Const, Static, Readonly in C#

In C#, there are three keywords that are often used to declare constant values: const, static, and readonly. While they may seem similar, each keyword has its own unique features and purposes.

The const keyword is used to declare a constant value that cannot be changed once it has been assigned a value. These values are resolved at compile time and are embedded directly into the intermediate language (IL) code. This means that they are treated as literals and are not associated with any specific instance of a class. For this reason, const values are always static and require a value to be assigned at the time of declaration.

On the other hand, the static keyword is used to declare a member that belongs to the type itself rather than to any specific instance of the type. This means that all instances of the type share the same static member. Static members can be variables, properties, or methods, and they are initialized only once, when the type is first accessed.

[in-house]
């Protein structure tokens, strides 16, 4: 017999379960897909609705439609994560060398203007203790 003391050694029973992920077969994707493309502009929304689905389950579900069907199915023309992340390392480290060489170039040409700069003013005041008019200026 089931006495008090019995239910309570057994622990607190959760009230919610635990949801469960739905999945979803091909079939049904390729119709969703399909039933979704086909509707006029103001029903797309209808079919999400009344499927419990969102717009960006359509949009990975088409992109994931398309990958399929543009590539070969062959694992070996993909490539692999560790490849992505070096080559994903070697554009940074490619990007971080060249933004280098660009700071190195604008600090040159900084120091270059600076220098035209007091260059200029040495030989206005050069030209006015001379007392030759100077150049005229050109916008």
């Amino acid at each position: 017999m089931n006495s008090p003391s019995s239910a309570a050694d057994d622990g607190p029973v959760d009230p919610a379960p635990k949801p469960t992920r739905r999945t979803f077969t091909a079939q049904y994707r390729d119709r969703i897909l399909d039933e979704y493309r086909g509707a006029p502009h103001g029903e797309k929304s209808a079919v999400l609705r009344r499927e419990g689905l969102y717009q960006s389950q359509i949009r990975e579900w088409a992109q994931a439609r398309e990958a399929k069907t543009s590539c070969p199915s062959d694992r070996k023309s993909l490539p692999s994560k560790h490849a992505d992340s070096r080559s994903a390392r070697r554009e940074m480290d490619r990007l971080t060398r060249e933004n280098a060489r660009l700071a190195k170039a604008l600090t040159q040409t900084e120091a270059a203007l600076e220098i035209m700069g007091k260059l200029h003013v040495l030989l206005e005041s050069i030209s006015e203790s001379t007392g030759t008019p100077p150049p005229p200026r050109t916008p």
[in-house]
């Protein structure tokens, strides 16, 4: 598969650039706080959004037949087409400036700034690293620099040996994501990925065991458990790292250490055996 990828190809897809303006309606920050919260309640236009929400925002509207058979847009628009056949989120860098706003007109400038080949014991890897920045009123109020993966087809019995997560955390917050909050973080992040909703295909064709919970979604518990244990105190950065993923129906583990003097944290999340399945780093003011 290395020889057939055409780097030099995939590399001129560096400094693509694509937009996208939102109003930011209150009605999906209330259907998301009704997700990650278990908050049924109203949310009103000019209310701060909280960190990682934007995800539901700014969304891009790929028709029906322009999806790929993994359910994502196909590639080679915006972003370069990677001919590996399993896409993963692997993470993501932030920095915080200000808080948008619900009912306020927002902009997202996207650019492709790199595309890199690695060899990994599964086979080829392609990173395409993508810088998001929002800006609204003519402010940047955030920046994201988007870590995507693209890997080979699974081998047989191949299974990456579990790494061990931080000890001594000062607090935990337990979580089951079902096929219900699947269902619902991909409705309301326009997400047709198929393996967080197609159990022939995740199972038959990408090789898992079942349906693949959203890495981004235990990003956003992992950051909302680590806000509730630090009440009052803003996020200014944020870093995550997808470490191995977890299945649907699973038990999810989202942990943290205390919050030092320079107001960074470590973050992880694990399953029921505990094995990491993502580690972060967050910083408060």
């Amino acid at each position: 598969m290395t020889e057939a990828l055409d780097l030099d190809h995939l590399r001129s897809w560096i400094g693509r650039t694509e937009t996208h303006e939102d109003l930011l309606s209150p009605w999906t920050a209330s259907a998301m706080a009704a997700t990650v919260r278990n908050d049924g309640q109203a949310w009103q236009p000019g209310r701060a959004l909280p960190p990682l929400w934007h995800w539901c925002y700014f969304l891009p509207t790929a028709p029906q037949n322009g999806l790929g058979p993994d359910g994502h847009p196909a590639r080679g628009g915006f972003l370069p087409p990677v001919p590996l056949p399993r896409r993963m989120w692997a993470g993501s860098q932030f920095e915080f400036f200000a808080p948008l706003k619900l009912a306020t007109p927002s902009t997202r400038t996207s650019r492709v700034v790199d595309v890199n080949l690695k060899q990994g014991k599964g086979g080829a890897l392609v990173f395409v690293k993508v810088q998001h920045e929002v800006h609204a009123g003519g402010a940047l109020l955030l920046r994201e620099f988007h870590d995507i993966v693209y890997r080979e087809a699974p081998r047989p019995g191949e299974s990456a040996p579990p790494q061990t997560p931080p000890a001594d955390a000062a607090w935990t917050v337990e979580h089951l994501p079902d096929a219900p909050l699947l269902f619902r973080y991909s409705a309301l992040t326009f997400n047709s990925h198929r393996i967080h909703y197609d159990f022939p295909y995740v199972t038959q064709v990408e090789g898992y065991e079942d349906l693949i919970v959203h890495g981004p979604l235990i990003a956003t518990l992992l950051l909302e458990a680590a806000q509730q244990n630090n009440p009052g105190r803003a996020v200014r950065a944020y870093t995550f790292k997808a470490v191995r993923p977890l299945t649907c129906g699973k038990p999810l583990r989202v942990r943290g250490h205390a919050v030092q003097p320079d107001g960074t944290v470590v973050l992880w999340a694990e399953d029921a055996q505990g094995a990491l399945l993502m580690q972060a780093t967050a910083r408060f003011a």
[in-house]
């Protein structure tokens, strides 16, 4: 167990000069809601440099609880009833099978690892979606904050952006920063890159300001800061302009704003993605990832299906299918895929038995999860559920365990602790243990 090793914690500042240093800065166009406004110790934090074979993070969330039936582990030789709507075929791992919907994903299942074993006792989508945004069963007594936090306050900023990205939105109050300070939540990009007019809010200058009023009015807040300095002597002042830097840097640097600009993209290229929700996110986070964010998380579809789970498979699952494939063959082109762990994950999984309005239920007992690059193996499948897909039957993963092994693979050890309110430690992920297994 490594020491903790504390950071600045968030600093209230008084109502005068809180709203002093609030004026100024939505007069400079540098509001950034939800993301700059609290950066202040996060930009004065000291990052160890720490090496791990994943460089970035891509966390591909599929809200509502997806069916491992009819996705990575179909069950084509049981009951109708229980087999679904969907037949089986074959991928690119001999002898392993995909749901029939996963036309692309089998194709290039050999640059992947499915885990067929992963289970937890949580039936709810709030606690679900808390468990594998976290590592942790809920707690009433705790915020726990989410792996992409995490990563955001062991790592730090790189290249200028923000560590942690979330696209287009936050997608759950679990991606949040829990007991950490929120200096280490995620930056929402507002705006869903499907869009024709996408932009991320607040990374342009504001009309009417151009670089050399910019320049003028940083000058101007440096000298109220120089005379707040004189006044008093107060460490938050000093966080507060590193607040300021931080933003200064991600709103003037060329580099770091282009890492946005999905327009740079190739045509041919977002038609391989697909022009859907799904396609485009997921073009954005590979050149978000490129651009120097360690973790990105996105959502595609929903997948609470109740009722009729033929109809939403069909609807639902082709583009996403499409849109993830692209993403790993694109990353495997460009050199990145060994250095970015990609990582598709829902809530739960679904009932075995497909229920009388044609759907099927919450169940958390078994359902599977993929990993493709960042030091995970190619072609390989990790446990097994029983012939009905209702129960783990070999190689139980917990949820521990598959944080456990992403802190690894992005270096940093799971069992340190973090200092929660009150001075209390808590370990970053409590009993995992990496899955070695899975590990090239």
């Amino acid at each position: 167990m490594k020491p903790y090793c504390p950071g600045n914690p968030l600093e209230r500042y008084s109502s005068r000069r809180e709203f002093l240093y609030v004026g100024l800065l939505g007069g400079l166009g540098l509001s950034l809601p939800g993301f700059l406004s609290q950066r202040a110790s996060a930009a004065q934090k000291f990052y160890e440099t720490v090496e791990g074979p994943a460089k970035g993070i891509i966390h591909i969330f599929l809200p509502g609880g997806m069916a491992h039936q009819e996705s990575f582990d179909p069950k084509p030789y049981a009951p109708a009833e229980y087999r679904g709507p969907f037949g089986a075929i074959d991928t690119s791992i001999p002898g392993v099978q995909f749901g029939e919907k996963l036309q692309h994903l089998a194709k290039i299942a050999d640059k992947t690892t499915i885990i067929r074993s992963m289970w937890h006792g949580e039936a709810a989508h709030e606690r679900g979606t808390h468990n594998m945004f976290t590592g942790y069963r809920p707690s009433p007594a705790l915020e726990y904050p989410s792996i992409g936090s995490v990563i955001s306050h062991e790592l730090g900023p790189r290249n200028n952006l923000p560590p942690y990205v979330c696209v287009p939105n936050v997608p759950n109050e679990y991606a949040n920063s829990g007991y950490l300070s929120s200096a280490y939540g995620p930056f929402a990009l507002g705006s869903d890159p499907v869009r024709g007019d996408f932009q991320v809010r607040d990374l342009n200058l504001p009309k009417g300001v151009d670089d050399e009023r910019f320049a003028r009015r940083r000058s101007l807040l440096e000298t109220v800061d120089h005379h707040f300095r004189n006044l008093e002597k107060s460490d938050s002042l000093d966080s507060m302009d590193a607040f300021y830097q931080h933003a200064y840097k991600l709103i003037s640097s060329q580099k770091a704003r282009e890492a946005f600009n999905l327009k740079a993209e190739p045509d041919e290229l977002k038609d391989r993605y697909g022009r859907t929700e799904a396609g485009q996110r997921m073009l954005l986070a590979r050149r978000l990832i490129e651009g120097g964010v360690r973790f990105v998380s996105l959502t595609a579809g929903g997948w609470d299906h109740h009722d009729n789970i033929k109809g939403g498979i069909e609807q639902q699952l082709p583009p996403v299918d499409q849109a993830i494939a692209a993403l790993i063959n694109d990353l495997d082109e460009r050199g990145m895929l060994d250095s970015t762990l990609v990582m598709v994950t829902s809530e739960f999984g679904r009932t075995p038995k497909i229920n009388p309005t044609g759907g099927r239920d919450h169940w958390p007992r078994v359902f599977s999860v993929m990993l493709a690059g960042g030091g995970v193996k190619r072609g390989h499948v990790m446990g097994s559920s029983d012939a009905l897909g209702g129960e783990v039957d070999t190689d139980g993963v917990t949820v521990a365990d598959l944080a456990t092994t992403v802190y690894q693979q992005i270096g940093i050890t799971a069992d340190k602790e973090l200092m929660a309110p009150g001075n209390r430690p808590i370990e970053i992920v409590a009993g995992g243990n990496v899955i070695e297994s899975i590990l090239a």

Lastly, the readonly keyword is used to declare a constant value that can only be assigned a value during the declaration or within the constructor of the class. This means that a readonly value can be different for different instances of a class, but once it has been initialized, it cannot be changed.

So, when should you use each of these keywords?

Use const when you have a value that will never change and is known at compile time. This could be a mathematical constant like pi or a conversion factor.

Use static when you want to share a variable, property, or method among all instances of a class. For example, a static variable could be used to keep track of the number of instances of a class.

Use readonly when you want a value to be constant for each instance of a class, but can be different across different instances. This could be used for immutable objects or for values that are determined at runtime.

In conclusion, const, static, and readonly are all important keywords in C# that serve different purposes. Understanding when and how to use each of these keywords can help you write more efficient and maintainable code in your C# applications.

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